Chris Cornell - Scream
Craig Broad 22/04/2009
Chris Cornell, was made famous by the inception of Soundgarden who during their thirteen-year career were one of the success stories of the Seattle grunge scene selling an estimated twenty million albums worldwide. He then made an even bigger impression with three time Grammy nominees Audioslave, a band created with members of popular political band, Rage Against The Machine. That aside, Chris Cornell is not currently highly respected or commercially celebrated for his solo work with 'Euphoria Morning' deemed commercially unsuccessful and 'Carry On' receiving mixed reviews at best. So it is a potential case of third time lucky with Cornell looking to latest album 'Scream' to change his solo fortunes.
And change does seem to be the most fitting word to describe 'Scream' with Cornell's history seemingly thrown away in favour for a new sound. Production from Timbaland has encouraged guitars to be put on the back burner for a sound littered with a busy drum machine and samples that you would be more likely to hear in songs from Justin Timberlake and Nelly Furtado than from songs in the alternative rock world let alone any musical project Cornell has touched previously.
But is this a positive change or an uncomfortable one?
It's so difficult to be down right negative about an album but on 'Scream', Chris Cornell really has sold himself short. An artist who will be remembered and recognised for his distinctive vocals, has with 'Scream' created an album that quite frankly doesn't suit his style and comes across as emotionally cold at best with few standout moments, especially vocally and lyrically. On the occasional moment that you do feel some form of attention warming towards 'Scream' it is due to hearing a guitar but that it only highlights how condensed the beats are within a track and makes the music even more uncomfortable to listen to. The problem with 'Scream' is obvious, it is neither a hip-hop or rock album, instead it tries to blur the lines of genre to potentially become revolutionary and despite this aspect alone causing the need to feel some form of respect for Cornell this is where he fails. 'Scream' contains neither good rock or hip hop moments and while with Soundgarden and Audioslave, Cornell created music that has at least managed to lodge its way in your brain and Timbaland has forged a reputation for achieving the same hit factor, shamefully, none of the songs on 'Scream' contain any memorable hook, whether vocally or instrumentally and even the "standout" song, single 'Long Gone' is at best, an annoying lacklustre b-sides from other artists Timbaland has produced.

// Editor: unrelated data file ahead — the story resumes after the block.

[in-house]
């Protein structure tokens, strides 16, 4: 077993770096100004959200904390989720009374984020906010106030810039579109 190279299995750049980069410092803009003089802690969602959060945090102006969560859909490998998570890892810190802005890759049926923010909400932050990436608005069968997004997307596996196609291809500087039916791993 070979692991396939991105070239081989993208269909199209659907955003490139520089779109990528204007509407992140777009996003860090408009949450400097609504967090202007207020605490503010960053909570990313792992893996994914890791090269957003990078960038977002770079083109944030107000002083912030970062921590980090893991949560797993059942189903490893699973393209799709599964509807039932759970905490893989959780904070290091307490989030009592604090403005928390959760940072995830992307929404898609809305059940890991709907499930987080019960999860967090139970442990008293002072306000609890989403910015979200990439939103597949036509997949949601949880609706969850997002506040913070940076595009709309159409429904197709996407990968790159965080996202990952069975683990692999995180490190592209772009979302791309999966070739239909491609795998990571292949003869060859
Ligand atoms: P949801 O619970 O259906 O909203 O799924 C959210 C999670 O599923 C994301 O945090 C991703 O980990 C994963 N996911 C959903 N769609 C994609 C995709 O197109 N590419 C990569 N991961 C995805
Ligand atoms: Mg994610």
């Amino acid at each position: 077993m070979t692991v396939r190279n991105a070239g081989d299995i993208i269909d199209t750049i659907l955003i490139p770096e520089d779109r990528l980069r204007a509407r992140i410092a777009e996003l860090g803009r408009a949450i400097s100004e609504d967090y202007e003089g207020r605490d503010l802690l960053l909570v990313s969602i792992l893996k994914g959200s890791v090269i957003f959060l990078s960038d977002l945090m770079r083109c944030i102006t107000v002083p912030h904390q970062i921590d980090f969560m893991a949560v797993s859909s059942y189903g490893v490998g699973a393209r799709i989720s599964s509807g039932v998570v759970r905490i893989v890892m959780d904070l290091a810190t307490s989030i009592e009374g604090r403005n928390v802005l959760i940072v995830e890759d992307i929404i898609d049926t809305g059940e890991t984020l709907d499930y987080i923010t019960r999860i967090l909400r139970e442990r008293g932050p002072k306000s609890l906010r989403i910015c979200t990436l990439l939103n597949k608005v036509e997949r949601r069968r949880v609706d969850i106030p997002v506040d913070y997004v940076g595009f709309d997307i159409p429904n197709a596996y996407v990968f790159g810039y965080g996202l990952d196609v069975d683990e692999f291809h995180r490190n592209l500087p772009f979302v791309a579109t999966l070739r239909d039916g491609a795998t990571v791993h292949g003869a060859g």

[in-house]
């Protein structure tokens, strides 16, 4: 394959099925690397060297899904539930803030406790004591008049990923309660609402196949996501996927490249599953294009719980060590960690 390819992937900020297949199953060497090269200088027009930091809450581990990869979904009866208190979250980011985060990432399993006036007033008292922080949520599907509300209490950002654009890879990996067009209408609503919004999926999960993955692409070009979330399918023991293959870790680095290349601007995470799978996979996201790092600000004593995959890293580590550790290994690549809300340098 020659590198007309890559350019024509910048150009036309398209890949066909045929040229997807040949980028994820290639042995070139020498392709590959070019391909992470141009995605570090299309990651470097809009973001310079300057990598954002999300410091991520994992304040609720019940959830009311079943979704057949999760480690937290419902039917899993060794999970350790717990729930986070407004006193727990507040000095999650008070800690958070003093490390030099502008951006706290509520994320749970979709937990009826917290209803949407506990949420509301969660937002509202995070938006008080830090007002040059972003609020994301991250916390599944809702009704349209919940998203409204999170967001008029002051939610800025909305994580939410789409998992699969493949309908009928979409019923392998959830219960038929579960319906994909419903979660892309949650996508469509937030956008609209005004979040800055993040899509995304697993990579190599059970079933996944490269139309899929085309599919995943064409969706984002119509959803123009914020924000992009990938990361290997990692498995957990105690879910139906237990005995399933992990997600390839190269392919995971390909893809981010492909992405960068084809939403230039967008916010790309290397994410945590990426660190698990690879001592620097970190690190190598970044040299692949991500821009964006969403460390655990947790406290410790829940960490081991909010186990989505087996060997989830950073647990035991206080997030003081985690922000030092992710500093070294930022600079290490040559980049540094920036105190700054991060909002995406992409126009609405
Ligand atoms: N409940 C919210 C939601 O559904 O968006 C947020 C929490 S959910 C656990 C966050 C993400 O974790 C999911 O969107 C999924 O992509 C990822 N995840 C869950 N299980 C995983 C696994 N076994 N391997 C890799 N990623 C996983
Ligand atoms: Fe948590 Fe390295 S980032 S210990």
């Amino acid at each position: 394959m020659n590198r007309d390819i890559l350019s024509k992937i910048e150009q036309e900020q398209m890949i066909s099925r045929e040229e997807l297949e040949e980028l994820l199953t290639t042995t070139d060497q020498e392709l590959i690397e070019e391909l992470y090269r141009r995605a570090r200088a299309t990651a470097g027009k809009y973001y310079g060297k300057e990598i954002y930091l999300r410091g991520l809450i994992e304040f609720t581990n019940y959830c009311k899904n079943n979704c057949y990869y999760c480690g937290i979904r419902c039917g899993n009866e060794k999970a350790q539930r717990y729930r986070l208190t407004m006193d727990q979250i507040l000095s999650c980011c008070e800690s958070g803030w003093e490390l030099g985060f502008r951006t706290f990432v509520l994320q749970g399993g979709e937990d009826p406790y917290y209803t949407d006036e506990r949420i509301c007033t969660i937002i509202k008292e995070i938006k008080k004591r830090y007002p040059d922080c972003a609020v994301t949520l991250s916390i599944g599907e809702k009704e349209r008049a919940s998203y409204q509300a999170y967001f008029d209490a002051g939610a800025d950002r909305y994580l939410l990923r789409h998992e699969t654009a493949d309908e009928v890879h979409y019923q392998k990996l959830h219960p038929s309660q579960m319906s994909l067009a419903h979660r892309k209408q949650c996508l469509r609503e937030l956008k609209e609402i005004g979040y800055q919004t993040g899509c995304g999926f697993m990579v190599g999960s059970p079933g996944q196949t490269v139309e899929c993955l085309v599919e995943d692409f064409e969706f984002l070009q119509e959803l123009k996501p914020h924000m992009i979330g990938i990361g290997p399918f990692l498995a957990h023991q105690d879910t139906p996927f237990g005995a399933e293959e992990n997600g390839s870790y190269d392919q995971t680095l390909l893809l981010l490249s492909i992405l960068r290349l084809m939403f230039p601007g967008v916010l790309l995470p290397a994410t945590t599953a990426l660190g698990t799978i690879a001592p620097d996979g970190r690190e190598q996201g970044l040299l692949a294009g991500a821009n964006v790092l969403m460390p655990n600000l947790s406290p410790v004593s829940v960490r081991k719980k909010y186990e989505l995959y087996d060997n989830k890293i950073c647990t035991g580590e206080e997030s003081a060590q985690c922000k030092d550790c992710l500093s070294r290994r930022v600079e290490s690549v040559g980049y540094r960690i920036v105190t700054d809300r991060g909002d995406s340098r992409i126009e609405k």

'Scream' is definitely not third time lucky for Cornell and while moving away from his guitar driven past and hiring a well-respected hip-hop producer was a hugely brave move, it is one that hasn't paid off at all and just proves that if a song isn't good it doesn't matter how you dress it stylistically. Although, Chris Cornell did get one thing right with 'Scream', the album title, "Scream", you'll be screaming to have it turned off.